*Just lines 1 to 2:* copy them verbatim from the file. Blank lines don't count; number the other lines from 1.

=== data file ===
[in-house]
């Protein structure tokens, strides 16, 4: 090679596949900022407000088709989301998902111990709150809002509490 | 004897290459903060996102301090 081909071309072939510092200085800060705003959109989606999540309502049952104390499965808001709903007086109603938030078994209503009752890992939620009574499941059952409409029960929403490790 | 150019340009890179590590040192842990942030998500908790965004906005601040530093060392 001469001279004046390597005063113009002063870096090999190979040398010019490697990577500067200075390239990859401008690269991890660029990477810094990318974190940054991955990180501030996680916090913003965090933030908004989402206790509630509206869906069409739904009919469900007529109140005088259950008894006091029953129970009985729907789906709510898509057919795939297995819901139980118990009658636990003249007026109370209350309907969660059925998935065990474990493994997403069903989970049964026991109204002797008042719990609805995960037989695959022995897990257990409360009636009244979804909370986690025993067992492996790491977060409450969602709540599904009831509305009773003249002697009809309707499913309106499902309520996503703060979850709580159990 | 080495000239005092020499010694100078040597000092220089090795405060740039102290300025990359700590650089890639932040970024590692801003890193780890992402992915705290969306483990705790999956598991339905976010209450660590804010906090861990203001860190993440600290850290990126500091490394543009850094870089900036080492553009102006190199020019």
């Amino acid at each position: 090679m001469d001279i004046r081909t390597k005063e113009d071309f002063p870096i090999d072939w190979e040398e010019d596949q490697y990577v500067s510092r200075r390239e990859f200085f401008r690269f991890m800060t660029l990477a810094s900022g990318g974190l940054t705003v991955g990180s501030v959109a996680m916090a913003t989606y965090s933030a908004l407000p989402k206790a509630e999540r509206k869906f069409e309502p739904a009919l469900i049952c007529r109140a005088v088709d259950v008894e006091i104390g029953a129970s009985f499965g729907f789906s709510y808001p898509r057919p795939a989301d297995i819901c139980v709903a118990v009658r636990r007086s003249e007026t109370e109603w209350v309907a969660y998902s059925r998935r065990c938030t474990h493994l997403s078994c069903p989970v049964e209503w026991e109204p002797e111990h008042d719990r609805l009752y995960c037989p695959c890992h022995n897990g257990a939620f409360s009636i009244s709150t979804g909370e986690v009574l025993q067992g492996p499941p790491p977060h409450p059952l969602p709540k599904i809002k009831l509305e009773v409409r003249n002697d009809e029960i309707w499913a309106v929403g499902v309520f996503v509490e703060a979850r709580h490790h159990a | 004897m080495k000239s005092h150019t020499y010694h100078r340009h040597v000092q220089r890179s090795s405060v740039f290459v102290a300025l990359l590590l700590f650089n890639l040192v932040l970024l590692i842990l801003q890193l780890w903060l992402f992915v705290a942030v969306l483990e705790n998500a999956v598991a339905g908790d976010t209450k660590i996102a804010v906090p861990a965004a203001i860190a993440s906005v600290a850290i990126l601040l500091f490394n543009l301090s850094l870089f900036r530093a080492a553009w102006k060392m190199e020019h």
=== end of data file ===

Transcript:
[in-house]
């Protein structure tokens, strides 16, 4: 090679596949900022407000088709989301998902111990709150809002509490 | 004897290459903060996102301090 081909071309072939510092200085800060705003959109989606999540309502049952104390499965808001709903007086109603938030078994209503009752890992939620009574499941059952409409029960929403490790 | 150019340009890179590590040192842990942030998500908790965004906005601040530093060392 001469001279004046390597005063113009002063870096090999190979040398010019490697990577500067200075390239990859401008690269991890660029990477810094990318974190940054991955990180501030996680916090913003965090933030908004989402206790509630509206869906069409739904009919469900007529109140005088259950008894006091029953129970009985729907789906709510898509057919795939297995819901139980118990009658636990003249007026109370209350309907969660059925998935065990474990493994997403069903989970049964026991109204002797008042719990609805995960037989695959022995897990257990409360009636009244979804909370986690025993067992492996790491977060409450969602709540599904009831509305009773003249002697009809309707499913309106499902309520996503703060979850709580159990 | 080495000239005092020499010694100078040597000092220089090795405060740039102290300025990359700590650089890639932040970024590692801003890193780890992402992915705290969306483990705790999956598991339905976010209450660590804010906090861990203001860190993440600290850290990126500091490394543009850094870089900036080492553009102006190199020019």